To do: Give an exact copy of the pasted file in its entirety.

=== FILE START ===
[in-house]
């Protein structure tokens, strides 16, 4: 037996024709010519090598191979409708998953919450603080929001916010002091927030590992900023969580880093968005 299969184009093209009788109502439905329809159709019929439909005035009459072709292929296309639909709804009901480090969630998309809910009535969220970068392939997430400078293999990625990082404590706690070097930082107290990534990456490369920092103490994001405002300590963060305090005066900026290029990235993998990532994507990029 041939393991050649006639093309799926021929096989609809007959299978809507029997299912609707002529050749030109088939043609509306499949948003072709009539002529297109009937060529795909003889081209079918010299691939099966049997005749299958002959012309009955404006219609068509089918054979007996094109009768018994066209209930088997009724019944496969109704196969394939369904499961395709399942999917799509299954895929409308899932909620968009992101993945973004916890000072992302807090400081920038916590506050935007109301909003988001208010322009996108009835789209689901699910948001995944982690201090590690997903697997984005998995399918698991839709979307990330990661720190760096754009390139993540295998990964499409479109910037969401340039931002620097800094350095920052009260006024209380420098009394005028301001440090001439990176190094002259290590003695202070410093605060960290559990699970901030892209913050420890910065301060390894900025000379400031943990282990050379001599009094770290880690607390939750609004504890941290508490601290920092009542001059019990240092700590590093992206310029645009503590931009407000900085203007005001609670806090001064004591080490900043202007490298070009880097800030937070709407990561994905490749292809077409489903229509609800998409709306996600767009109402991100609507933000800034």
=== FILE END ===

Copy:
[in-house]
């Protein structure tokens, strides 16, 4: 037996024709010519090598191979409708998953919450603080929001916010002091927030590992900023969580880093968005 299969184009093209009788109502439905329809159709019929439909005035009459072709292929296309639909709804009901480090969630998309809910009535969220970068392939997430400078293999990625990082404590706690070097930082107290990534990456490369920092103490994001405002300590963060305090005066900026290029990235993998990532994507990029 041939393991050649006639093309799926021929096989609809007959299978809507029997299912609707002529050749030109088939043609509306499949948003072709009539002529297109009937060529795909003889081209079918010299691939099966049997005749299958002959012309009955404006219609068509089918054979007996094109009768018994066209209930088997009724019944496969109704196969394939369904499961395709399942999917799509299954895929409308899932909620968009992101993945973004916890000072992302807090400081920038916590506050935007109301909003988001208010322009996108009835789209689901699910948001995944982690201090590690997903697997984005998995399918698991839709979307990330990661720190760096754009390139993540295998990964499409479109910037969401340039931002620097800094350095920052009260006024209380420098009394005028301001440090001439990176190094002259290590003695202070410093605060960290559990699970901030892209913050420890910065301060390894900025000379400031943990282990050379001599009094770290880690607390939750609004504890941290508490601290920092009542001059019990240092700590590093992206310029645009503590931009407000900085203007005001609670806090001064004591080490900043202007490298070009880097800030937070709407990561994905490749292809077409489903229509609800998409709306996600767009109402991100609507933000800034």